Columbia University, 116th St & Broadway, New York, NY 10027
Emilio Ballagas Cubeñas (b. Camaguey; November 7, 1908 - d. Havana; September 11, 1954) was a Cuban poet and essayist of recognized prestige in the literary field of the twentieth century. He is considered one of the most excellent growers of Neo-Romanticism and blackish poetry in Cuba. When Virgilio Piñera wrote about the homosexuality of his fellow Cuban, the poet Emilio Ballagas, in an essay published the year after Ballagas’ death, ‘Ballagas en persona’ (1955), it made sense to do so in terms of international culture. José Quiroga comments that, in Piñera’s essay ‘Ballagas becomes not solely a Cuban poet, but part of a transnational network of male homosexual writers like Gide and Wilde.’
He graduated with a Bachelor's degree in Letters and Sciences from the Institute of Second Teaching of Camaguey, in 1926. He began his studies in pedagogy at the University of Havanain 1928.
In 1931 he published his first book: Joy and Escape. Later, in 1933, he obtained the title of Doctor of Pedagogy from the University of Havana. He held the Chair of Literature and Grammar at the Normal School for Teachers of Santa Clara, a position he held until 1946. In 1934 his Black Poetry Notebook first appeared. The following year, he held the position of editor of the newspaper La Publicidad, Santa Clara, until 1943. Later, he published Elegy without a name and offered the conference "Parable of Contemporary Spanish Poetry" at the Spanish-Cuban Institution of Culture. He traveled through France in 1937, being commissioned by the Ministry of Education to conduct research on manuscripts by American authors preserved in the National Library of Paris. A year later he introduced to the large audience Night and Elegy. The Directorate of Culture of the Ministry of Education of the Republic of Cuba awarded him an Honorable Mention for his works Taste Eternal and Serge Lifar, the man of space. From 1942, he worked with Gastón Baquero, Eliseo Diego, Fina García Marruz and Cintio Vitier, as editor of Clavileño magazine. He took part in the cycle organized by the Literature Section of the Athenaeum of Havana "Yesterday's Poets Seen by Today's Poets", with a lecture on José María Heredia. He gave two lectures at the Cultural Association of Catholics: "Ulysses Back" and "Inner Castle of Poetry". In 1943 he directed the magazine Fray Junípero. Notebooks of spiritual life. He obtained a Doctor of Philosophy and Letters degree from the University of Havana in 1946. He was awarded a scholarship from the Institute for the Education of the Blind in New York, an institution dedicated to teaching the blind. There he remained until 1947, learned braille and met the American poet Fred K. Tarrant. During his time in the United States he lectured in the free courses at Columbia University and the Hispanic House of New York. The National College of Journalists accredited him with the certificate of Professional Journalistic Aptitude. In 1947, and still in New York, he married Antonia López Villaverde, a teacher at the Normal School for Teachers in Havana, whom he knew from his university years, and with whom he had a son, Manuel Francesco, in 1948.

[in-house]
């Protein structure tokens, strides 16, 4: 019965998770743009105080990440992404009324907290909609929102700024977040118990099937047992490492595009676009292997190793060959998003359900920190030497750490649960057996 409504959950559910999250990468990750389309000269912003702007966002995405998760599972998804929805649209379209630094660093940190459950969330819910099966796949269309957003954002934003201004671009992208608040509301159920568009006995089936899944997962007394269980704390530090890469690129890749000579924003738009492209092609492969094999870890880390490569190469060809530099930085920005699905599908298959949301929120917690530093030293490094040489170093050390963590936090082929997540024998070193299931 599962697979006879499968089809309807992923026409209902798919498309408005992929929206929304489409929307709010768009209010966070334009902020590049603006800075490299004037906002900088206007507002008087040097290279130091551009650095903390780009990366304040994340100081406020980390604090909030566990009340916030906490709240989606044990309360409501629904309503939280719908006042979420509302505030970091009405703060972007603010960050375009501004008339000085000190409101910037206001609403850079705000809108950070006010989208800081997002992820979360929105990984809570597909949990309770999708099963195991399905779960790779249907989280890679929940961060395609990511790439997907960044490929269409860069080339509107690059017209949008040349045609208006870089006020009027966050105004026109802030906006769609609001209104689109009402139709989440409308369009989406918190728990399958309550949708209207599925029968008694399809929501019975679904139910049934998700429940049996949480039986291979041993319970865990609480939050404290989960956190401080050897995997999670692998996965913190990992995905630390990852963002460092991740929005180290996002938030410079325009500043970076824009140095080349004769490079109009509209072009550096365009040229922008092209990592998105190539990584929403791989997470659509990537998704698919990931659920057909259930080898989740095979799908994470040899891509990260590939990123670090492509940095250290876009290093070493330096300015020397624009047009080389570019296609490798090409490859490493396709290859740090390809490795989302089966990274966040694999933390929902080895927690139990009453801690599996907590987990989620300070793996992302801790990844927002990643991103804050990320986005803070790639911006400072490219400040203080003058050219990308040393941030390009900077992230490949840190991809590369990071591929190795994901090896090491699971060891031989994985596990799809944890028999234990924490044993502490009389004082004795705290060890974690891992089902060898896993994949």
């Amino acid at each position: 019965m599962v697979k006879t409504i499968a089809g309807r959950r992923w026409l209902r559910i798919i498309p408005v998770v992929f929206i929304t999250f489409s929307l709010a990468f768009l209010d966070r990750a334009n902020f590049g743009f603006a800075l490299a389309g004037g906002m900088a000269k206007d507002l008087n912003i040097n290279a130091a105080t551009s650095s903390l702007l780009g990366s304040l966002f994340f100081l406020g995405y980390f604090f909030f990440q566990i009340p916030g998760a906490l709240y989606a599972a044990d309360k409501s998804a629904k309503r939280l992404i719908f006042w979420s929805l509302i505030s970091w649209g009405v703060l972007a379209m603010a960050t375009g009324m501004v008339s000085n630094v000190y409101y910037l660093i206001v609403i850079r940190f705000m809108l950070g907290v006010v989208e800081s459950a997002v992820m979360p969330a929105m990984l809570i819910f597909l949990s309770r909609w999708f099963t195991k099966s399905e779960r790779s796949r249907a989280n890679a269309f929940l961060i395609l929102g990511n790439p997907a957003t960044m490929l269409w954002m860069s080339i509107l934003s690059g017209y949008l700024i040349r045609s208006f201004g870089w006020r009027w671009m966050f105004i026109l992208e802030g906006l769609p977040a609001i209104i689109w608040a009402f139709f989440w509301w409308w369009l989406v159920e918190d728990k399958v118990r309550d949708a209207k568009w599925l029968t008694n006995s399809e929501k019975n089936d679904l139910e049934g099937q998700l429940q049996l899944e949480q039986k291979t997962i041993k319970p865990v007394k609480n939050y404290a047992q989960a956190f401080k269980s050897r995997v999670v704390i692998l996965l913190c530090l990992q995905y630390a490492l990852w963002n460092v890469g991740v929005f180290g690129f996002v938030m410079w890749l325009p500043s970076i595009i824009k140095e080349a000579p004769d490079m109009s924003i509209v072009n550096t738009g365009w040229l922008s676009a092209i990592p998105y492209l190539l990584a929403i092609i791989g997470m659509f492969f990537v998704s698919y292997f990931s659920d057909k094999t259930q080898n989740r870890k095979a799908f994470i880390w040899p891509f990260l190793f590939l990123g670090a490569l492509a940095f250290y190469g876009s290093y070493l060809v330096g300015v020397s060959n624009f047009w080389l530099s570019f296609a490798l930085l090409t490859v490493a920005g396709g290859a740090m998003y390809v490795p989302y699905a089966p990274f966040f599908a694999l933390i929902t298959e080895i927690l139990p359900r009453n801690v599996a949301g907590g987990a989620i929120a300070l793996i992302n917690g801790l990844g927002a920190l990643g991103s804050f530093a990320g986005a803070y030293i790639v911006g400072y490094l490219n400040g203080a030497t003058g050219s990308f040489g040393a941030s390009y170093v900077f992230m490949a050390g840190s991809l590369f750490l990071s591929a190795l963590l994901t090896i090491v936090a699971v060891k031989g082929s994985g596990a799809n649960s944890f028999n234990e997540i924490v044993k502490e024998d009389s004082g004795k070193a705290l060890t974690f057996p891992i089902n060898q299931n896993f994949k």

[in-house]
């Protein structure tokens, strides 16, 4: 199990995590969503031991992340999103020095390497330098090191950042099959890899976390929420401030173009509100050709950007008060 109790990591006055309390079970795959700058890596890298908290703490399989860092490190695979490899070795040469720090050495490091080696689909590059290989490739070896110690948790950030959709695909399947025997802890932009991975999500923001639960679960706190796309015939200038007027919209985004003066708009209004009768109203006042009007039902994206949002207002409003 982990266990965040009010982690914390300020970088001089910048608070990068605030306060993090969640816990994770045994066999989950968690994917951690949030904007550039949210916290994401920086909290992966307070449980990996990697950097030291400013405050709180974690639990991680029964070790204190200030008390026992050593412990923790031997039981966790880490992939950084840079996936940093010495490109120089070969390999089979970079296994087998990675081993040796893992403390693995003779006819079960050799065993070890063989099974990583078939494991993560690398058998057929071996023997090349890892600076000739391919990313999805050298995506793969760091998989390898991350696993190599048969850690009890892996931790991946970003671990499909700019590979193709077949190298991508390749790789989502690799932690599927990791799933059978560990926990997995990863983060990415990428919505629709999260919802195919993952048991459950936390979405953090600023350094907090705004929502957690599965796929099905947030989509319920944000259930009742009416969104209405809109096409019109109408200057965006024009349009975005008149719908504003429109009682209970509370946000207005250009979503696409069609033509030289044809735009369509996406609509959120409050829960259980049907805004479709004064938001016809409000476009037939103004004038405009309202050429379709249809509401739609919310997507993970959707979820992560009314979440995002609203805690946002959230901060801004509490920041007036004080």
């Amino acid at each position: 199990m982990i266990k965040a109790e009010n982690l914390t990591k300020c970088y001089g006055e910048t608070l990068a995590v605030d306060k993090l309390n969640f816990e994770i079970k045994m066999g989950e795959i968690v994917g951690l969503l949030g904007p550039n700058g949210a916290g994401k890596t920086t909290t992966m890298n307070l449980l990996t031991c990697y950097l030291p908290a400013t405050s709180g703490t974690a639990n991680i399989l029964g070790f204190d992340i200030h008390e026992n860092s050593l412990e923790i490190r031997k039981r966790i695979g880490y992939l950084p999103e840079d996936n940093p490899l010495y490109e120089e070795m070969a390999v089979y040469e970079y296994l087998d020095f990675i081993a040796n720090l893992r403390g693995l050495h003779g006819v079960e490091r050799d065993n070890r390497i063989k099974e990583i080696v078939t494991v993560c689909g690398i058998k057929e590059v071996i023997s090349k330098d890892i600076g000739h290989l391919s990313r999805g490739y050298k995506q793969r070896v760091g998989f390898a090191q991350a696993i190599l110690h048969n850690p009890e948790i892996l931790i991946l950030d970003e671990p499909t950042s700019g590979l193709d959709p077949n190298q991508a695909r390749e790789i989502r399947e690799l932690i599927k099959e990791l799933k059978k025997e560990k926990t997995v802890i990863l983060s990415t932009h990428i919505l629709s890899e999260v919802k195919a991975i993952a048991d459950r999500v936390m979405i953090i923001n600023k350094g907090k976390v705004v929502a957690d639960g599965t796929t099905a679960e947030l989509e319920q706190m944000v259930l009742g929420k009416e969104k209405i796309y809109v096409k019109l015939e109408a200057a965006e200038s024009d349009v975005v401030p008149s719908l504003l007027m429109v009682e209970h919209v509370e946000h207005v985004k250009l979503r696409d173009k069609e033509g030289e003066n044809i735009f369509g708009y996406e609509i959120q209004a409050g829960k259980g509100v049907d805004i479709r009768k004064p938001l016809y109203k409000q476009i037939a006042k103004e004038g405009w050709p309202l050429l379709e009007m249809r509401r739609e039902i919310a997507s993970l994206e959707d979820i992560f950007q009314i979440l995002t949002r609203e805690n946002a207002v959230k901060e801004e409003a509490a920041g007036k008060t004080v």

He died in Havanaon September 11, 1954, two months before his 46th birthday.
My published books:
BACK TO HOME PAGE